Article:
In Year 2000 I was commissioned by Lyndons Arts Trust to engage with young people at The Harrow Club in West London to create an outcome that involved and encouraged dance and visual Art. Club, Notting Hill. I suggested participatory Jazzdance and Street Dance workshops together with art workshops, that could result in some site-specific paintings referencing Street dance and the artwork coming out of the workshops. We commissioned riven Lewis and Perry Louis (leaders in different ’schools’ of UK Jazzdance) to lead the dance workshops, whilst I was to lead the artworkshops and co-ordinate the project.
In reality none of this really worked as planned, and as is often the case, ‘theory’ and ‘plans’ need to be transformed by to fit the Reality-Situation.
In reality these were streetwise little tuff-kids and ‘Bolshy’, indignant teenagers, who no-way were going to co-operate easily with any ‘woolly-Lefty’s’ arty-Agenda. The Lads were certainly not in a million years going to be seen dead dancing as that was for only for Girls, ’Gays’ and ’Stiffs’ in their eyes.
So, we adapted…I hung around with the teenagers and Youth leaders, and earned a grudging regard for my drawing skills as I made numerous observational sketches of them in various activities, – playing cricket in the park, playing pool, and googling stuff on the computer…Meanwhile, I asked Irven, and Perry to model for me in a series of action portrait sketches, so that I had the material I needed to make the Dance murals anyhow, with or without approval of aforesaid Teenagers.
The Girls were a different story, however, and attended willingly and actively the dance workshops of Perry and Irven. It also turned out that they had already created their own Street dance group, and rehearsed weekly at the Harrow club.
A few weeks later there was a club event organised for the local Young People by Lyndons Arts Trust at The Subterrania Night Club, under the Arches at Ladbroke Grove, with local House and Garage Dejays. I remember about 30 or 40 teenagers at this event standing around awkwardly. The girls moved tentatively onto the dance floor, with a rather shy and vulnerable body language, whilst the Lads, stood round the edge also looking shy and vulnerable, or else ‘bigging’ themselves ‘up’ with laughter and bravado.
The dance workshops, and this subsequent social event became for me the subject of numerous drawings and later some paintings too, including those first shy dancers.
The hi-light for me of the evening at Subterania was when the Teenage Streetdance troope came up and performed live on stage with a confidence and proficiency that was a contrast to the first tentative dancers on the social dance floor below. Most of the ‘moves’ and sequences were learnt from watching and copying ‘MTV’ and music videos. But they had some of their own attitude and invention in the mix too.
This Street dance performance made the subject for the featured oil painting, which was made a couple of years afterwards (2002) in the studio, with close reference to the drawings I made onsite. I also used also some very poor quality photographs I took at the event, which were blurry and had this emotive, moody orange light.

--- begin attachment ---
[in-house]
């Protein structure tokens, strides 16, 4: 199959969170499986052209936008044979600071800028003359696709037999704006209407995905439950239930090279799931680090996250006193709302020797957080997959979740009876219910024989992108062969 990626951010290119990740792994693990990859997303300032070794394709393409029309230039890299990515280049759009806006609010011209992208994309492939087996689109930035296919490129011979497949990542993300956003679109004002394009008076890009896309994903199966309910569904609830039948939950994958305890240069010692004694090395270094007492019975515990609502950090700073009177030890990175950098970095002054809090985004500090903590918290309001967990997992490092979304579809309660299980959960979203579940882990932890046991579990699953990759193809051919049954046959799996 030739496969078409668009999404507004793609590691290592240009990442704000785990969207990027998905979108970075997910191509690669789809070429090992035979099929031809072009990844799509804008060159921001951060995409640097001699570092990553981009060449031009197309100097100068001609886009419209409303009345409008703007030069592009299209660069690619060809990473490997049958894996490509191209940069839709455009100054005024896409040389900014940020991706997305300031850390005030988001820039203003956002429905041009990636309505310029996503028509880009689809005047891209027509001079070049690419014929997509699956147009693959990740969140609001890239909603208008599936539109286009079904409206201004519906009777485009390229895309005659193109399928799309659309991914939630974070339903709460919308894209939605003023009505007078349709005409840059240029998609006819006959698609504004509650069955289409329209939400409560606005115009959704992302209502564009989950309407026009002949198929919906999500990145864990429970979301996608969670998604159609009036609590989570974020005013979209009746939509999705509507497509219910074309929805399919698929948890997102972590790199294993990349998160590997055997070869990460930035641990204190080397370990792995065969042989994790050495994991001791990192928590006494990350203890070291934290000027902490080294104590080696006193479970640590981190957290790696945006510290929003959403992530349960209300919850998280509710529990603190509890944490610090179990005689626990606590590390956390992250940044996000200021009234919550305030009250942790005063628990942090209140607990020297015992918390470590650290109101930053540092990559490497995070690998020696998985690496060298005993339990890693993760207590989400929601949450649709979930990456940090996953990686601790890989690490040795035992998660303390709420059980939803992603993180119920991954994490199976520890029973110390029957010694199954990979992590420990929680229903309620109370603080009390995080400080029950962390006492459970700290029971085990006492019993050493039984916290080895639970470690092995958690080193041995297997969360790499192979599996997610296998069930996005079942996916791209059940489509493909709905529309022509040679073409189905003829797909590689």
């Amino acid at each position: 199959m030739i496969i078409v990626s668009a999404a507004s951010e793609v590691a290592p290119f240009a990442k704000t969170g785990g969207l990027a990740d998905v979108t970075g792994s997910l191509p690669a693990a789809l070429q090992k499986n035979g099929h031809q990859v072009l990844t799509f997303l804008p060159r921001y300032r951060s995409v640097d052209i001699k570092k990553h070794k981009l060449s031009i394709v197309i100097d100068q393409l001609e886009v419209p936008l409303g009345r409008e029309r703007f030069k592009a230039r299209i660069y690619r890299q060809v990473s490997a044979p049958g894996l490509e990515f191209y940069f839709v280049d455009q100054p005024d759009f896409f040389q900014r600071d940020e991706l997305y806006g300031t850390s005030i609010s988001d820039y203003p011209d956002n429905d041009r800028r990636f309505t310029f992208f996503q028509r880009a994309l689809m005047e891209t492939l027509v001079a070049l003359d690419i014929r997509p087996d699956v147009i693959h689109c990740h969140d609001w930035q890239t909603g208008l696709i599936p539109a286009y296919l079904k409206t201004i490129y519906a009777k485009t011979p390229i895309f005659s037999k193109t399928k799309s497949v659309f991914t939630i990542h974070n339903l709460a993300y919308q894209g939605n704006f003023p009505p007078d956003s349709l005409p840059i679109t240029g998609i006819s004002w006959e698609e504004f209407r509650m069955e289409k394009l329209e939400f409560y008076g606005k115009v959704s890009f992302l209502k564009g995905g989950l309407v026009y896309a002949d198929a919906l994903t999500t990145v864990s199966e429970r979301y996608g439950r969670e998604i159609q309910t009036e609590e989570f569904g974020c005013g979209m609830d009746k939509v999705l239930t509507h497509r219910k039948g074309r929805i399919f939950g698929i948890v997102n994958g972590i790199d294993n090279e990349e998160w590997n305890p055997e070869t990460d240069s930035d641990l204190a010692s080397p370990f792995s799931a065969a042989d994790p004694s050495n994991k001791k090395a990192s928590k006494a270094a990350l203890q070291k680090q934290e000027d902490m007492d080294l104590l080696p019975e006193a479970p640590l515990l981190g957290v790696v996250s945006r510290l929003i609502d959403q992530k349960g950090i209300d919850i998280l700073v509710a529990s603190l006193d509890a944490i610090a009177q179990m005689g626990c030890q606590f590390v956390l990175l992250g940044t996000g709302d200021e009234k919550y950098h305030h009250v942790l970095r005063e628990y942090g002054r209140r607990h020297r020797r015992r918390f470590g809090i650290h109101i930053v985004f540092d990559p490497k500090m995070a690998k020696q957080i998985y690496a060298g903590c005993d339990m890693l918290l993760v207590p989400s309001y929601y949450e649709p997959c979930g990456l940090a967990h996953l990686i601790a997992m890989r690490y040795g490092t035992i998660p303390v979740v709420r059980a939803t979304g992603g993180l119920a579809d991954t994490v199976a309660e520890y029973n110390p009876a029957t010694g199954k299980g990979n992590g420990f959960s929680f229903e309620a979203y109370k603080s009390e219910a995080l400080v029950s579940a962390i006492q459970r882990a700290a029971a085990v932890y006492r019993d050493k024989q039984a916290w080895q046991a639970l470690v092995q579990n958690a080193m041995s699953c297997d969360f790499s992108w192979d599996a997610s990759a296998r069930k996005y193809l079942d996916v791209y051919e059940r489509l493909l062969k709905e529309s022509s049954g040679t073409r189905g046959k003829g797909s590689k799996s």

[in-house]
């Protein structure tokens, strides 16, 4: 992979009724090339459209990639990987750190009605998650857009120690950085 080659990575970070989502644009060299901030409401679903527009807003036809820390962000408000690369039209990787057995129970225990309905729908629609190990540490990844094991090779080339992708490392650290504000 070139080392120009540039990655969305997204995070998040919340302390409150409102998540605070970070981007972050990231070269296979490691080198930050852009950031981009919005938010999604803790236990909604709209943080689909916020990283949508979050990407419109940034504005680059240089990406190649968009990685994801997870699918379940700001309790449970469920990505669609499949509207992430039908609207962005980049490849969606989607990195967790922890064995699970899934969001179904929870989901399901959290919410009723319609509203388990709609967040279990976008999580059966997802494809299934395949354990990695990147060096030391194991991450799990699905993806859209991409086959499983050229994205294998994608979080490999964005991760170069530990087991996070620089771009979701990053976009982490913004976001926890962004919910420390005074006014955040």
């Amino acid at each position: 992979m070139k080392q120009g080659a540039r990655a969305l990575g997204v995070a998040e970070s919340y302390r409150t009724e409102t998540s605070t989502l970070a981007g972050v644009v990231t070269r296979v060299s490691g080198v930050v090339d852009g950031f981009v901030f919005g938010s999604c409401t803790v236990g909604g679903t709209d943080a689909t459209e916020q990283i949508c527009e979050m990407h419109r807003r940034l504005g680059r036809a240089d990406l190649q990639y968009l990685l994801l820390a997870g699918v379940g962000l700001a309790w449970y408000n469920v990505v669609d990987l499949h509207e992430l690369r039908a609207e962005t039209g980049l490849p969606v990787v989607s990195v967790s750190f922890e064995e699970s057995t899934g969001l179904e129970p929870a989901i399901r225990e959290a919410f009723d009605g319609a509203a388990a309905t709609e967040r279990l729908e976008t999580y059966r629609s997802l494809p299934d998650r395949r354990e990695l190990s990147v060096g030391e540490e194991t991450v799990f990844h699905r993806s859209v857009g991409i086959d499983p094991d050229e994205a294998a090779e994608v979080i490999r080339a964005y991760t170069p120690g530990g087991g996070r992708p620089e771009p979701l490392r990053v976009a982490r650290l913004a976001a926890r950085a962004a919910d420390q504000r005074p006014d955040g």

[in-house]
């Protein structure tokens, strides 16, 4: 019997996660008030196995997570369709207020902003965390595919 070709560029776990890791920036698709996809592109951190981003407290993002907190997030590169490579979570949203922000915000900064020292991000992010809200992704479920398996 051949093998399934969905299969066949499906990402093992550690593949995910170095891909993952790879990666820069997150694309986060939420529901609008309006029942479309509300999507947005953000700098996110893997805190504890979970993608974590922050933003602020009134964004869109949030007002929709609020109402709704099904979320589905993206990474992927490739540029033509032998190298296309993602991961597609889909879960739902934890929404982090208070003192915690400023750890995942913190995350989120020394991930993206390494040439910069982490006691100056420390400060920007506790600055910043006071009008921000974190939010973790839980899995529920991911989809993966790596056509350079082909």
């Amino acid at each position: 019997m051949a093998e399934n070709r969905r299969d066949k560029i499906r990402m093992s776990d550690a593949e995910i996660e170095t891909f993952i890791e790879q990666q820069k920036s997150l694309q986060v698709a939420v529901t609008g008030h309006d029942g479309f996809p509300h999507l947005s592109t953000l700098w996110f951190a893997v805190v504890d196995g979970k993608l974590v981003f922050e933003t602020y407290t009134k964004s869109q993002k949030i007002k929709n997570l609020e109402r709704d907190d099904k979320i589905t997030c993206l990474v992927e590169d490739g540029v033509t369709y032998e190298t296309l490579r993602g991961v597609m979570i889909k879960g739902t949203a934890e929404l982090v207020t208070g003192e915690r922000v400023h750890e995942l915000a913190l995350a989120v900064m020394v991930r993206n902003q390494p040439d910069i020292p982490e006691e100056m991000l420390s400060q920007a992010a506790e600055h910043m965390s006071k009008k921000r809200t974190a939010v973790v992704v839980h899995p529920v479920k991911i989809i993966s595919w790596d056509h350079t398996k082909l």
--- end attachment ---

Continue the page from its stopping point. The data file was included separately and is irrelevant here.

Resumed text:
The technique I devised for the painting was new to me, and quite a departure from my previous painting/drawing techniques. I drew out the composition initially in the same way as I did my big acrylic murals of the 1990’s, with a light-red crayon led, held in a clutch pencil. I painted in the figures in thin tones of reddish brown, an acrylic, and the lights in yellows and oranges. Acrylic dries rock-hard in seconds, and is therefore an inflexible medium, which is why I drew the composition beforehand to a high degree of resolution. I then mixed a then, transparent sepia glaze made from turpentine, linseed oil and oil painting medium. With this glaze, i applied a thin even layer over the primed, board that had already been drawn and under painted in acrylic. Oil paint with linseed oil added, takes several days to become tacky, and several weeks to properly dry. The painting/drawing underneath this even ground had disappeared, but was just about perceptible underneath. I then coxed the image, form and light back into the picture by selectively, gradually wiping off and reducing that oil glaze ground, so the picture crept back into life with a greater sense of atmosphere and dramatic lighting akin to the lighting of a night club.
The the much bigger site-specific paintings for the Harrow club were completed off-site, and installed late in yr 2001. When the Lads at the Harrow club saw these action-packed dance paintings being installed at The Harrow club, they could not at first believe that anything that ‘cool’ could be produced by a wimp like me, and at last I earned some grudging respect. Soon after that, the word ‘cool’ itself became ‘uncool’, and was replaced by the word ’sick’ in Teenage street-dialect, but that did not happen until around 2008.
These large paintings remained onsite at the Harrow club for about 3 years, before being moved to the nearby ‘Pupil Referral Unit’, a school for really hard kids that get kicked out of every other school in the borough. Throughout all that period the paintings were un-vandalised and seemed to be appreciated. After that they fell back into my own hands and have been subsequently exhibited in Glaleries in Loondon, Perpignan and Vienna, where they currently reside.
But this smaller painting is a minor spin-off from the larger project. The original was sold to Carole Duff.
Acrylic and oil on primed wood panel 37cm x 25cm.
Under the Arches Subterania